Paint-remover hazard

JAMA. 1976 Jan 26;235(4):398-401.


The in-home use of paint removers containing methylene chloride results in the absorption of this solvent, which is metabolized to carbon monoxide. Exposure for two to three hours can result in the elevation of carboxyhemoglobin (COHb) to levels that stress the cardiovascular system. The metabolic formation of COHb continues following the paint-remover exposure, doubling the duration of the cardiovascular stress produced by a comparable COHb level after exposure to CO. Patients with diseased cardiovascular systems may not be able to tolerate this unexpected stress.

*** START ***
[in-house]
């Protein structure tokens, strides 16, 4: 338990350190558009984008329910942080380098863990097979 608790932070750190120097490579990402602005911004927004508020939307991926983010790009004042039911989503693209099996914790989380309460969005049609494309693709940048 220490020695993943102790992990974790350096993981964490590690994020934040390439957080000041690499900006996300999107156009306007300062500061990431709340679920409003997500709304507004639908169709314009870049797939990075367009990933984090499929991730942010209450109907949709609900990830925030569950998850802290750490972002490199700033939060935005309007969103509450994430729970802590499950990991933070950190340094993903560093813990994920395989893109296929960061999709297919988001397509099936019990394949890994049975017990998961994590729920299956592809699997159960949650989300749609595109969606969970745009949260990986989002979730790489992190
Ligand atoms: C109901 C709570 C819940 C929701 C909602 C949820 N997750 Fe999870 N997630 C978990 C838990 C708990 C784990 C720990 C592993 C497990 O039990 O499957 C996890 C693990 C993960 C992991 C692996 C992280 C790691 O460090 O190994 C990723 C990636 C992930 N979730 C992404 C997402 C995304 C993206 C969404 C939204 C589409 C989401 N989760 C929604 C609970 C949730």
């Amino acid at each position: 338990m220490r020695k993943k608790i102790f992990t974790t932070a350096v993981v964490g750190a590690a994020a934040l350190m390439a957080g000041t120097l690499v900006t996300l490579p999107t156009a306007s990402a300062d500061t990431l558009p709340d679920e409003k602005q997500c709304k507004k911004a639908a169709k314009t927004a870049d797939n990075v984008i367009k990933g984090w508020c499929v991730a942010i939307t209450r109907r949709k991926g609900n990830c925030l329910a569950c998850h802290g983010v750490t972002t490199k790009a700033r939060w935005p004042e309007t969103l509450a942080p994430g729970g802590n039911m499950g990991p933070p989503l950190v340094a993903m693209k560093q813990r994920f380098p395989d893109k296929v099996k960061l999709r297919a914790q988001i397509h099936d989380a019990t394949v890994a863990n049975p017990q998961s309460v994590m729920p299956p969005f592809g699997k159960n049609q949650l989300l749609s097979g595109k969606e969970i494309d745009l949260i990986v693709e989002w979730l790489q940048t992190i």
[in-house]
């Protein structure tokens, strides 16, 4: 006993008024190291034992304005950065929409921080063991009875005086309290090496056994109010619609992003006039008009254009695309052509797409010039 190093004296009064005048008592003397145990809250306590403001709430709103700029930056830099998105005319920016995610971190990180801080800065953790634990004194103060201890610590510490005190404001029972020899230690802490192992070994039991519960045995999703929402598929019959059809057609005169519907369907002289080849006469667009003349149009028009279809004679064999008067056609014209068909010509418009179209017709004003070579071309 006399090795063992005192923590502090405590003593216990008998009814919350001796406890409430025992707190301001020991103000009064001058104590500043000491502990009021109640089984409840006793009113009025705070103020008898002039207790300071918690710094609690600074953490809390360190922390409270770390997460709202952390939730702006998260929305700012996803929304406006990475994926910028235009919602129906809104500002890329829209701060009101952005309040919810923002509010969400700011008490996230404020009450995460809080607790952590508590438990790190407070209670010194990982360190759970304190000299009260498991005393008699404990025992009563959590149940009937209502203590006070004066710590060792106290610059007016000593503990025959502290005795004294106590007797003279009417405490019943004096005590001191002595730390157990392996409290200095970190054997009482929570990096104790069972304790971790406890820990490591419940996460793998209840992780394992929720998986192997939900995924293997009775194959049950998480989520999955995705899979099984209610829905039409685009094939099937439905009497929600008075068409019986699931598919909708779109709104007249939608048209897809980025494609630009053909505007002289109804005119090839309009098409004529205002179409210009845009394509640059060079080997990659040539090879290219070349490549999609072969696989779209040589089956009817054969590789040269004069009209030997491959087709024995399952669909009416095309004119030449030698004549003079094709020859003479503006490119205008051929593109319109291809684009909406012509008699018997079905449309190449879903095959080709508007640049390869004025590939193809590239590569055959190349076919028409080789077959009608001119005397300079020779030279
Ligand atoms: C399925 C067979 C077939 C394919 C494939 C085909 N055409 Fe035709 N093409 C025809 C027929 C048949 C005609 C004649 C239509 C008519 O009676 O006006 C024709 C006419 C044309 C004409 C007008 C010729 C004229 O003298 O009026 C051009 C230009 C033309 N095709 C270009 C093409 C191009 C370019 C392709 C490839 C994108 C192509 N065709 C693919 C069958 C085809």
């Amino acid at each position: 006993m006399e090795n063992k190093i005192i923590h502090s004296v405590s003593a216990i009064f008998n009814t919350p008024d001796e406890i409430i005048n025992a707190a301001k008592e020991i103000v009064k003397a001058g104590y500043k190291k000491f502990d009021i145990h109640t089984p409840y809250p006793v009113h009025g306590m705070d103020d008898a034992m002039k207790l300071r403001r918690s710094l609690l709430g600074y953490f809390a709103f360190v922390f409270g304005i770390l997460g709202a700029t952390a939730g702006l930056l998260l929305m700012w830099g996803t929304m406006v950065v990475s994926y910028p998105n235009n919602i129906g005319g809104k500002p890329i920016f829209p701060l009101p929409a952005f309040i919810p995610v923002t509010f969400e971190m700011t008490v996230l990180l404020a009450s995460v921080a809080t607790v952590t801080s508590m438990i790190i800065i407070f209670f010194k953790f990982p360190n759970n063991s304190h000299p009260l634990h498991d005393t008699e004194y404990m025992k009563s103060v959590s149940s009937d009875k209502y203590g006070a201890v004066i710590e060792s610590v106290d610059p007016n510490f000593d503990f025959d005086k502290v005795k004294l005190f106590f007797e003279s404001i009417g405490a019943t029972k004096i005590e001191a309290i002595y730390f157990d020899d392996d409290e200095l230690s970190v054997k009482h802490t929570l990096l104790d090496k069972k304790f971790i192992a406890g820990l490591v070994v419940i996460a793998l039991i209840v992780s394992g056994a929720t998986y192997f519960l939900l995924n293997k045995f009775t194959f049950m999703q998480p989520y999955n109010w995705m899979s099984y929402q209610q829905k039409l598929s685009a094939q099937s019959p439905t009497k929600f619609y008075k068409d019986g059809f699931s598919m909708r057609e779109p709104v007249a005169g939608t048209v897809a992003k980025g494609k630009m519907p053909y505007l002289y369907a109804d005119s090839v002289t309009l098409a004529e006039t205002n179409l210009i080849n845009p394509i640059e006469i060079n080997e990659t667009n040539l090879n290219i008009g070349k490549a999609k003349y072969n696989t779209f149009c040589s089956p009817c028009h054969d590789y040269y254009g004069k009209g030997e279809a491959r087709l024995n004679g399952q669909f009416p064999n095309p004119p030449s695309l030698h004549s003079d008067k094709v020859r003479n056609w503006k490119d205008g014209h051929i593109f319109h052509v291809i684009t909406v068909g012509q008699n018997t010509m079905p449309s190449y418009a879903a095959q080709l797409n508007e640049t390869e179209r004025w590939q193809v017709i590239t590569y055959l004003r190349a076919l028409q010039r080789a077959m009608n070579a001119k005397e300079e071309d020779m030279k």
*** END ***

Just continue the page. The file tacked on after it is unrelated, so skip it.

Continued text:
Publication types

  • Case Reports
  • Research Support, U.S. Gov't, Non-P.H.S.

MeSH terms

  • Adult
  • Aged
  • Carbon Monoxide / metabolism
  • Carbon Monoxide / toxicity*
  • Carboxyhemoglobin / analysis
  • Cardiovascular System / drug effects
  • Environmental Exposure
  • Humans
  • Hydrocarbons, Chlorinated / metabolism*
  • Male
  • Methylene Chloride / metabolism*
  • Middle Aged
  • Myocardial Infarction / etiology
  • Occupational Medicine
  • Paint*
  • Solvents / metabolism*
  • Ventilation


  • Hydrocarbons, Chlorinated
  • Solvents
  • Methylene Chloride
  • Carbon Monoxide
  • Carboxyhemoglobin